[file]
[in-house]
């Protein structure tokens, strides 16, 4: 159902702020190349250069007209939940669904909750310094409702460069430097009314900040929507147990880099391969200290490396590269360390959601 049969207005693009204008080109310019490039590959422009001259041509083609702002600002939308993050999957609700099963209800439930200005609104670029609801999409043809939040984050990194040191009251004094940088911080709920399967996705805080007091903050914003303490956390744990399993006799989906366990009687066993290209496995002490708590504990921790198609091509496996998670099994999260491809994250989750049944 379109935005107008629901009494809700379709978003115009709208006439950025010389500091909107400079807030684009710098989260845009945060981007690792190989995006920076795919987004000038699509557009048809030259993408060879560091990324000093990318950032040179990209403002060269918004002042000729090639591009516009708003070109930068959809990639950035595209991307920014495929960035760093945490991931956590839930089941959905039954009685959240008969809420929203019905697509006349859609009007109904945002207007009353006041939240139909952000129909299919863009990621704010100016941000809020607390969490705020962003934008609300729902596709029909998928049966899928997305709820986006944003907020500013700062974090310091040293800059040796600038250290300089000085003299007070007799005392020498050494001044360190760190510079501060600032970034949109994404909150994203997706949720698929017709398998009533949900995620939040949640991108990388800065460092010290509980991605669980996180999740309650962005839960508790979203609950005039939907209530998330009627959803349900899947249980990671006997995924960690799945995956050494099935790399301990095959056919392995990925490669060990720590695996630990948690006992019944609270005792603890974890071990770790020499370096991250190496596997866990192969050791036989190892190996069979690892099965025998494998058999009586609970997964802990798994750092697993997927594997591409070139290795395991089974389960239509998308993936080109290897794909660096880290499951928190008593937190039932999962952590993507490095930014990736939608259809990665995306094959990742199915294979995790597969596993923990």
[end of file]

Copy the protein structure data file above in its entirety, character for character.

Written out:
[in-house]
């Protein structure tokens, strides 16, 4: 159902702020190349250069007209939940669904909750310094409702460069430097009314900040929507147990880099391969200290490396590269360390959601 049969207005693009204008080109310019490039590959422009001259041509083609702002600002939308993050999957609700099963209800439930200005609104670029609801999409043809939040984050990194040191009251004094940088911080709920399967996705805080007091903050914003303490956390744990399993006799989906366990009687066993290209496995002490708590504990921790198609091509496996998670099994999260491809994250989750049944 379109935005107008629901009494809700379709978003115009709208006439950025010389500091909107400079807030684009710098989260845009945060981007690792190989995006920076795919987004000038699509557009048809030259993408060879560091990324000093990318950032040179990209403002060269918004002042000729090639591009516009708003070109930068959809990639950035595209991307920014495929960035760093945490991931956590839930089941959905039954009685959240008969809420929203019905697509006349859609009007109904945002207007009353006041939240139909952000129909299919863009990621704010100016941000809020607390969490705020962003934008609300729902596709029909998928049966899928997305709820986006944003907020500013700062974090310091040293800059040796600038250290300089000085003299007070007799005392020498050494001044360190760190510079501060600032970034949109994404909150994203997706949720698929017709398998009533949900995620939040949640991108990388800065460092010290509980991605669980996180999740309650962005839960508790979203609950005039939907209530998330009627959803349900899947249980990671006997995924960690799945995956050494099935790399301990095959056919392995990925490669060990720590695996630990948690006992019944609270005792603890974890071990770790020499370096991250190496596997866990192969050791036989190892190996069979690892099965025998494998058999009586609970997964802990798994750092697993997927594997591409070139290795395991089974389960239509998308993936080109290897794909660096880290499951928190008593937190039932999962952590993507490095930014990736939608259809990665995306094959990742199915294979995790597969596993923990």